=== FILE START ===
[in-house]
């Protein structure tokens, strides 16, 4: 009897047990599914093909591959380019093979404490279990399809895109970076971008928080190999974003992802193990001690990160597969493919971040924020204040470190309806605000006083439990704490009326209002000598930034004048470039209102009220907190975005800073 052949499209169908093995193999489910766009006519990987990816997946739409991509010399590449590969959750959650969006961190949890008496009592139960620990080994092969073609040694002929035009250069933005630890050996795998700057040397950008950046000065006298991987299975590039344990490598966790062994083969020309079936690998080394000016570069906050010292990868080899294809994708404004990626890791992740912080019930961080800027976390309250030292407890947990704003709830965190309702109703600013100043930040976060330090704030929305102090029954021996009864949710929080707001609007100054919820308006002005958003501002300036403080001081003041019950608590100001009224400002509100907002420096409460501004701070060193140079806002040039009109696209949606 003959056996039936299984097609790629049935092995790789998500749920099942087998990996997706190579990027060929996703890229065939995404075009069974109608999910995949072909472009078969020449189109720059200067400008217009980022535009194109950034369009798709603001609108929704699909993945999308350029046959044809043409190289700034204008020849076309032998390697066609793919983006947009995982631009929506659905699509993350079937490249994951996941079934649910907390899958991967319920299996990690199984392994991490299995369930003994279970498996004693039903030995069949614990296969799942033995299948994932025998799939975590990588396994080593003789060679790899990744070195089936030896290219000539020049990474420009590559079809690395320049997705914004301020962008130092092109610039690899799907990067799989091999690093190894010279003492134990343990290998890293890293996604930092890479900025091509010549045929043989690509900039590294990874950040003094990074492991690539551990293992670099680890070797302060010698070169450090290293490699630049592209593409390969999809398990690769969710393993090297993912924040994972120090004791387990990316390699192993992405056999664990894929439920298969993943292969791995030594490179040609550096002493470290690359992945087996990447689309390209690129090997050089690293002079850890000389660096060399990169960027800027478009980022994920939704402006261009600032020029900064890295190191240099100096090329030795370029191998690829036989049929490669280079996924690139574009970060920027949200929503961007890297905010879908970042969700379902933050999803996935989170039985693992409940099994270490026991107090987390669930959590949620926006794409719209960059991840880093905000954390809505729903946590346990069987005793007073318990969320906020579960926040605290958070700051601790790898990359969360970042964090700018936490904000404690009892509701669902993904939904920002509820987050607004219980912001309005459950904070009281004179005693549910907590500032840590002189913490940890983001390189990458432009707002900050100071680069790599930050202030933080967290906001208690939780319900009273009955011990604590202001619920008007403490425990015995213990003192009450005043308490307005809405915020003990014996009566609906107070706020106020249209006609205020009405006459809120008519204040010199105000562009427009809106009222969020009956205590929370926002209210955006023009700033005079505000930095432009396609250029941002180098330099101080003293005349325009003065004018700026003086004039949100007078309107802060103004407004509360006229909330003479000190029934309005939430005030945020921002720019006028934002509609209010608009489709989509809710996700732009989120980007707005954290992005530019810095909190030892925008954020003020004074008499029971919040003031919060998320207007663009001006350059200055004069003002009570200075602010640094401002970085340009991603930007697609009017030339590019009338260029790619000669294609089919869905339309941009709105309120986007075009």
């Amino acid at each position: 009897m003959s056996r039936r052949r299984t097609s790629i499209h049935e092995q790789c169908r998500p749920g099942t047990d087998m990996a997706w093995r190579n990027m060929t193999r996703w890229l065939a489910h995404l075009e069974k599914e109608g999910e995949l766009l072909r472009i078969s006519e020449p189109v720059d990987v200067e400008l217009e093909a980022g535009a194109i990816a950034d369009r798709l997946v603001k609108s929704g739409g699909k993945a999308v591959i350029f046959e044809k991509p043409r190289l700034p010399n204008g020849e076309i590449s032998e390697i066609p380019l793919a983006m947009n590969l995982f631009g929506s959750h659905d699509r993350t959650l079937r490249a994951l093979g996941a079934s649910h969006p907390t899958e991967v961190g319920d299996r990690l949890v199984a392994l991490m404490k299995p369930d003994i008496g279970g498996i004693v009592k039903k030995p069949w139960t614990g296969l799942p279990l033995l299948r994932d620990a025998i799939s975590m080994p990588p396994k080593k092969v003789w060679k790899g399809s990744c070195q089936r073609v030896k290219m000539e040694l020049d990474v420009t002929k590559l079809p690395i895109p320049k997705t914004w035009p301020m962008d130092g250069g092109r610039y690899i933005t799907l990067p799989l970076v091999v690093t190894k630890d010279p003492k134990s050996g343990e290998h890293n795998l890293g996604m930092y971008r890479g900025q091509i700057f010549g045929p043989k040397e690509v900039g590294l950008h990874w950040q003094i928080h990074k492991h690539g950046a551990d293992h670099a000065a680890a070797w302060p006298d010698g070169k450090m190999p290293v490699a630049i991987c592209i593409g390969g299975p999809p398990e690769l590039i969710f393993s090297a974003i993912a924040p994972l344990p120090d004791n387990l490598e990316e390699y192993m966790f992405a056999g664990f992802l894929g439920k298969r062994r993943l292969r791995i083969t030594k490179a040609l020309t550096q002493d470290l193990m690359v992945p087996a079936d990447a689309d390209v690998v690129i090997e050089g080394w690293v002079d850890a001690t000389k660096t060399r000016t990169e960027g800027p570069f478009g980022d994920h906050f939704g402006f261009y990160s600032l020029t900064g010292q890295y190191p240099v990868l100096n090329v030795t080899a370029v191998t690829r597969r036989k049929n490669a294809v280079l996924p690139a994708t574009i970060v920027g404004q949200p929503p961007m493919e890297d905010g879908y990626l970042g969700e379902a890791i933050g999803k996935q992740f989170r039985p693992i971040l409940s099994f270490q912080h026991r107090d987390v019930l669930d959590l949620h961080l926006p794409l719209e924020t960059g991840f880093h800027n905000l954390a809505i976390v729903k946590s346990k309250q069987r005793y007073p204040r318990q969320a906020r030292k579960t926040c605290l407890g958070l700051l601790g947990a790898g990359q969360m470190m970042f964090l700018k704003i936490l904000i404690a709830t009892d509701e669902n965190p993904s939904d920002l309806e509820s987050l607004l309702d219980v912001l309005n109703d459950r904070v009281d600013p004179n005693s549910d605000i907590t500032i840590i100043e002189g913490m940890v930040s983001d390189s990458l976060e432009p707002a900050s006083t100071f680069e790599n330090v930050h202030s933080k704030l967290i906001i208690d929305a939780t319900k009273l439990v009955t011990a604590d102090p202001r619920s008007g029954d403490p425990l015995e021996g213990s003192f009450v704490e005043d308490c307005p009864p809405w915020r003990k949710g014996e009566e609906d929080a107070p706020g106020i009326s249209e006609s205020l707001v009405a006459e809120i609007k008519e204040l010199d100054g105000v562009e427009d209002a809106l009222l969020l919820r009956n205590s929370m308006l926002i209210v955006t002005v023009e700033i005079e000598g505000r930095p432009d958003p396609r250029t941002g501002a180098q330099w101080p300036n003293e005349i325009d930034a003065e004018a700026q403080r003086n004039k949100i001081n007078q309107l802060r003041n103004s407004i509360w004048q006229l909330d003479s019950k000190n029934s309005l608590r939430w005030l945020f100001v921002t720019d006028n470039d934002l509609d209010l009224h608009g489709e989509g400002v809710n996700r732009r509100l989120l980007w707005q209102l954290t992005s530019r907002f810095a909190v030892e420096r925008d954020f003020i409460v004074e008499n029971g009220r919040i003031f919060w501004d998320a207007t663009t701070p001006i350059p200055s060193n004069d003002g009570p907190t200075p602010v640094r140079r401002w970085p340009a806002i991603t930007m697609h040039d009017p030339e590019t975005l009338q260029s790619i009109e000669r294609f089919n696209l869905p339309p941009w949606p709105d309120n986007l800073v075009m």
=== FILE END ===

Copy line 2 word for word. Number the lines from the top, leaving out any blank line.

């Protein structure tokens, strides 16, 4: 009897047990599914093909591959380019093979404490279990399809895109970076971008928080190999974003992802193990001690990160597969493919971040924020204040470190309806605000006083439990704490009326209002000598930034004048470039209102009220907190975005800073 052949499209169908093995193999489910766009006519990987990816997946739409991509010399590449590969959750959650969006961190949890008496009592139960620990080994092969073609040694002929035009250069933005630890050996795998700057040397950008950046000065006298991987299975590039344990490598966790062994083969020309079936690998080394000016570069906050010292990868080899294809994708404004990626890791992740912080019930961080800027976390309250030292407890947990704003709830965190309702109703600013100043930040976060330090704030929305102090029954021996009864949710929080707001609007100054919820308006002005958003501002300036403080001081003041019950608590100001009224400002509100907002420096409460501004701070060193140079806002040039009109696209949606 003959056996039936299984097609790629049935092995790789998500749920099942087998990996997706190579990027060929996703890229065939995404075009069974109608999910995949072909472009078969020449189109720059200067400008217009980022535009194109950034369009798709603001609108929704699909993945999308350029046959044809043409190289700034204008020849076309032998390697066609793919983006947009995982631009929506659905699509993350079937490249994951996941079934649910907390899958991967319920299996990690199984392994991490299995369930003994279970498996004693039903030995069949614990296969799942033995299948994932025998799939975590990588396994080593003789060679790899990744070195089936030896290219000539020049990474420009590559079809690395320049997705914004301020962008130092092109610039690899799907990067799989091999690093190894010279003492134990343990290998890293890293996604930092890479900025091509010549045929043989690509900039590294990874950040003094990074492991690539551990293992670099680890070797302060010698070169450090290293490699630049592209593409390969999809398990690769969710393993090297993912924040994972120090004791387990990316390699192993992405056999664990894929439920298969993943292969791995030594490179040609550096002493470290690359992945087996990447689309390209690129090997050089690293002079850890000389660096060399990169960027800027478009980022994920939704402006261009600032020029900064890295190191240099100096090329030795370029191998690829036989049929490669280079996924690139574009970060920027949200929503961007890297905010879908970042969700379902933050999803996935989170039985693992409940099994270490026991107090987390669930959590949620926006794409719209960059991840880093905000954390809505729903946590346990069987005793007073318990969320906020579960926040605290958070700051601790790898990359969360970042964090700018936490904000404690009892509701669902993904939904920002509820987050607004219980912001309005459950904070009281004179005693549910907590500032840590002189913490940890983001390189990458432009707002900050100071680069790599930050202030933080967290906001208690939780319900009273009955011990604590202001619920008007403490425990015995213990003192009450005043308490307005809405915020003990014996009566609906107070706020106020249209006609205020009405006459809120008519204040010199105000562009427009809106009222969020009956205590929370926002209210955006023009700033005079505000930095432009396609250029941002180098330099101080003293005349325009003065004018700026003086004039949100007078309107802060103004407004509360006229909330003479000190029934309005939430005030945020921002720019006028934002509609209010608009489709989509809710996700732009989120980007707005954290992005530019810095909190030892925008954020003020004074008499029971919040003031919060998320207007663009001006350059200055004069003002009570200075602010640094401002970085340009991603930007697609009017030339590019009338260029790619000669294609089919869905339309941009709105309120986007075009």